Modern Tire Dealer

DEC 2018

Magazine for the professional tire industry

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Page 62 of 113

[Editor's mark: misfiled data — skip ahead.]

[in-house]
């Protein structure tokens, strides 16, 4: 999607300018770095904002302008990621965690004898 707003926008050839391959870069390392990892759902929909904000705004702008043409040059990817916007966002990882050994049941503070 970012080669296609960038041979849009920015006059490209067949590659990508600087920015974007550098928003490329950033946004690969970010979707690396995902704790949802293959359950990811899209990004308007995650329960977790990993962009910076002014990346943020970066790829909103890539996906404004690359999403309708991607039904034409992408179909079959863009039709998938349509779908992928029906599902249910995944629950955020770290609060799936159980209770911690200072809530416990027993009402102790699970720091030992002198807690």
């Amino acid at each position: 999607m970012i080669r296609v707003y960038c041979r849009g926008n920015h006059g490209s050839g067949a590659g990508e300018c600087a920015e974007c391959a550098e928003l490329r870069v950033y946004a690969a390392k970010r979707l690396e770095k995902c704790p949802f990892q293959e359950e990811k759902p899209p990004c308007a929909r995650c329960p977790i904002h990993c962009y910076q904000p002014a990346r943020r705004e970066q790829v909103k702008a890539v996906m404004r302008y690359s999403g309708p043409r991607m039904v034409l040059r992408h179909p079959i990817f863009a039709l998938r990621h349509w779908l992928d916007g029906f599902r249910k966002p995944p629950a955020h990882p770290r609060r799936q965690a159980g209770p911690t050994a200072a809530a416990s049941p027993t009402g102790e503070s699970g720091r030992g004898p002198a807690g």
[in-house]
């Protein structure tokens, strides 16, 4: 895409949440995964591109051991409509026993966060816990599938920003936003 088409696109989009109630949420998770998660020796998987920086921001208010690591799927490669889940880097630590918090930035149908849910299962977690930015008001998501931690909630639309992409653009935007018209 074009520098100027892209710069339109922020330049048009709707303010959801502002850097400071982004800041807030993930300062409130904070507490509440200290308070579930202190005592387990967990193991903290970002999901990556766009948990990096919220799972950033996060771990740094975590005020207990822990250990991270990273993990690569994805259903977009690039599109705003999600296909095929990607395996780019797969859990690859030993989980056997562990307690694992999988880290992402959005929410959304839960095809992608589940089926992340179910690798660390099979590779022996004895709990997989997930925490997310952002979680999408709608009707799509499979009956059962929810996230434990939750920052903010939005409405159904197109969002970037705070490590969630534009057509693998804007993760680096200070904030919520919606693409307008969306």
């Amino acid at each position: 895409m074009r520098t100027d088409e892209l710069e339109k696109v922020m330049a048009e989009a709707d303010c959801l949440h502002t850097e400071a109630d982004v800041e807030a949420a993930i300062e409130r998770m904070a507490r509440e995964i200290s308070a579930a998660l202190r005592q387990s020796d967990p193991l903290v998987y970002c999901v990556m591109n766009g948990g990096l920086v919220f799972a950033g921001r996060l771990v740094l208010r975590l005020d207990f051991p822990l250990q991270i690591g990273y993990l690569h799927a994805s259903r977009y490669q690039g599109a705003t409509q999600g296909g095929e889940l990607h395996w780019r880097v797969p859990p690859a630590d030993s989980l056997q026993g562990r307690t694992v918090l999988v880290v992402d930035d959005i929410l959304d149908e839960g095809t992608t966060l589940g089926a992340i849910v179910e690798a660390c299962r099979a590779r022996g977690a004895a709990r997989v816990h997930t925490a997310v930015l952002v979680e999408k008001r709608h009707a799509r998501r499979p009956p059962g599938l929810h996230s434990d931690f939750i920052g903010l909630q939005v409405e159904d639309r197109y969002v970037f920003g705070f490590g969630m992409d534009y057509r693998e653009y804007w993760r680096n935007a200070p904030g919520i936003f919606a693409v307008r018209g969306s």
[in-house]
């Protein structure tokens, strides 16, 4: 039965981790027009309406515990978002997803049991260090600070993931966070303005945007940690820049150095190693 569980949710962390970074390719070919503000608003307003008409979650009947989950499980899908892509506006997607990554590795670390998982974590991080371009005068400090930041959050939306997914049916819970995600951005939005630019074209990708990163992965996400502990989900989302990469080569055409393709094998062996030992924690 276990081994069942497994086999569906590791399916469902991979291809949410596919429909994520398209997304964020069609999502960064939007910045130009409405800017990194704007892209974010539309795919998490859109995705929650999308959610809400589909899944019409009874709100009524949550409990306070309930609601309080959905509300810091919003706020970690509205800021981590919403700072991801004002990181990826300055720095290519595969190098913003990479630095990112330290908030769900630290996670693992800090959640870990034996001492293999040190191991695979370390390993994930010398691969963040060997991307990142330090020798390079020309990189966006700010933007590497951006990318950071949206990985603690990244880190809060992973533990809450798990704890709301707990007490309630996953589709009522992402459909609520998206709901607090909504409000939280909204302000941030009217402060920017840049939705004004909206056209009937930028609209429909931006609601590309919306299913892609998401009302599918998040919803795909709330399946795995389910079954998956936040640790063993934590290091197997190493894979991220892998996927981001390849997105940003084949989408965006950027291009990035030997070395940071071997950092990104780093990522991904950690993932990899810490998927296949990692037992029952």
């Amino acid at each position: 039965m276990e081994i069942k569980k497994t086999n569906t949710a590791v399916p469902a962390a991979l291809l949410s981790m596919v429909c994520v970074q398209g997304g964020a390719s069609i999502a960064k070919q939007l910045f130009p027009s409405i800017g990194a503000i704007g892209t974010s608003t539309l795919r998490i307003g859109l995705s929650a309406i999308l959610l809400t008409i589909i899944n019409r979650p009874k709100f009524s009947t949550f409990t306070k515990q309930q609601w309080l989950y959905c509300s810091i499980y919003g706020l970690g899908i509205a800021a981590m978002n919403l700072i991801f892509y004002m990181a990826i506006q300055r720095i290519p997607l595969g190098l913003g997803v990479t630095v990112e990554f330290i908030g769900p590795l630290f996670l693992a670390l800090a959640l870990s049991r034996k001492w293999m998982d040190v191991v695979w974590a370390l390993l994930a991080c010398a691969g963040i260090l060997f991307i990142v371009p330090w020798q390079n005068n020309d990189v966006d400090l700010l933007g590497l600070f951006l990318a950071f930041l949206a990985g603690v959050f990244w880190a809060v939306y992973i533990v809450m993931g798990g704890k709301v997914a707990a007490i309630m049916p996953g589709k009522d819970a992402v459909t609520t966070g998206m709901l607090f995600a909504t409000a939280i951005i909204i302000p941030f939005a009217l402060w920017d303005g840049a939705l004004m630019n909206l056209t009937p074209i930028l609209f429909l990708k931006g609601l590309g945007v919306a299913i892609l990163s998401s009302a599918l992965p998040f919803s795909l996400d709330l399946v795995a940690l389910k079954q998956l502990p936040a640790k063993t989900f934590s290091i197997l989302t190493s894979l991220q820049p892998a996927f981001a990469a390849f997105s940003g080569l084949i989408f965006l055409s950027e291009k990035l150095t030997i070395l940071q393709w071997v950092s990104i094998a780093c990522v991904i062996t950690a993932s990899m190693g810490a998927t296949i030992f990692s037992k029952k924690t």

61 w w w . M o d e r n T i r e D e a l e r . c o m and VF tires that can operate at a lower air pressure under increased loads, compared to standard radial tire technology." Until a couple of years ago, growers were showing limited interest in IF and VF tires. Bill Haney, agricultural and industrial sales manager for Apollo Vredestein Tyres North America Inc., notes that IF tires require close monitoring of air pressure. "VF tires answered the requirement for higher load carrying capacity at more standard air pressures," he says. In addition, the initial technical specs for IF and VF tires called for wider rims, which made them expensive in the replacement market. "Since then the specifications in many cases changed to allow standard rims," says Haney. "e point is that lower air pressures are possible in the field for use with ever increasing tractor horsepower and weight. Lower air pressures are the goal for reducing soil compaction. VF tires are a higher load version of the IF concept." FOCUS ON SERVICE There are two Degenhardt Tire stores serving growers in Wisconsin. Reuben Degenhardt, Alton's grandfather, opened a store in Norwalk in 1962. A store in West Salem, about 25 miles away, followed. Today Reuben's sons, Jim and Pete, own the company. Jim is Alton's father. ere are five employees, plus Alton Degenhardt's mother, Roberta, his aunt, Nicki, and two cousins, Jordan and Zach. e retread shop, which has capacity for up to 100 tires a week, uses the Oliver process to retread skid steer and medium truck tires for agricultural use. e two stores do not offer mechanical service and focus entirely on tires. "We'll do anything from a 410/350x4 tire for a lawn cart all the way up to a 29.5/R25 OTR tire. And everything in between from tractors, combines, skids steers, and graders," says Degenhardt. e company also offers mobile road service. Degenhardt's uncle services the area around the Norwalk store, and Degenhardt covers a roughly 80-mile radius around the West Salem store. A typical day is spent on the road making service calls for customers. "I can change any tire on the road, but we cater to the farmers aer hours for emergencies, especially during planting and harvesting." Local growers know that if they have an issue, they are not going to be down overnight waiting for a tire. "I've got pretty much any farm tire you could want on hand. Anything round and rubber, big and small, we've got it all," says Degenhardt. POUNDS ON THE GROUND Degenhardt is working closely with Patrick McHugh, a grower who is conducting a soil compaction study on his farm. Compac- tion interferes with a root's ability to grow into the soil and extract the nutrients and moisture a plant needs. Roots and water cannot infiltrate compacted soil, creating problems for growers. McHugh uses a device called a pen- etrometer to measure the resistance in soil in foot pounds. e key metric is the pounds per square inch exerted by a tire on the surface of soil. "I needed to know pounds per square inch. When you first talk to tire people, they talk about how many pounds you put into the tire. Well, I talk about how many pounds are on the ground," says McHugh. As part of the study, McHugh has replaced standard radial ag tires on one of his tractors, a Massey Ferguson 8680, with VF tires from Alliance Tires Americas Inc. He is measuring and comparing the amount of compaction under the standard and VF tires. "You need to know the exact weight of that equipment and tire," says McHugh. Degenhardt believes he is the only tire dealer in the area using portable scales to weigh farm equipment. He purchased the portable scales in the fall of 2017. He began carrying them with him on visits to customers' farms, where he weighed equipment and explained how tire pressure could reduce compaction. Degenhardt uses footprint boards, which he makes out of white plywood, to demonstrate to customers how lower air pressure expands a tire's contact area. e tire is positioned on the board before and aer the pressure is lowered and sprayed with black paint to show the number of bars on the footprint board. More bars mean more of the tire is on the ground. "You can see the difference in the number of bars on the footprint board and in the way the machine performs," he says. In the spring of 2018, interest in the portable scales "just blew up" along with Degenhardt's sales of tires for reducing soil compaction. "You want to get the most value for your dollar out of your tires, so that's why weighing and making sure your weight splits are correct sets that tire and tractor up for optimum performance," says Degenhardt. "at's where you are going to get less soil compaction, better traction and minimal amount of slip percentage. You're getting more power to the ground and getting more work done with less effort." PHOTO: ALLIANCE Alton Degenhardt places portable scales under each tractor tire. Knowing the weight exerted by a tire on the surface of soil enables him to calculate the air pressure needed to optimize the tractor's performance and reduce compaction. He also uses the scales to determine the correct weight split of the tractor. ALSO IN CTD Farm tire market shares ........................ 70 AG Tire Talk: Proper tractor ballast ..... 71 Commercially viable ............................. 76

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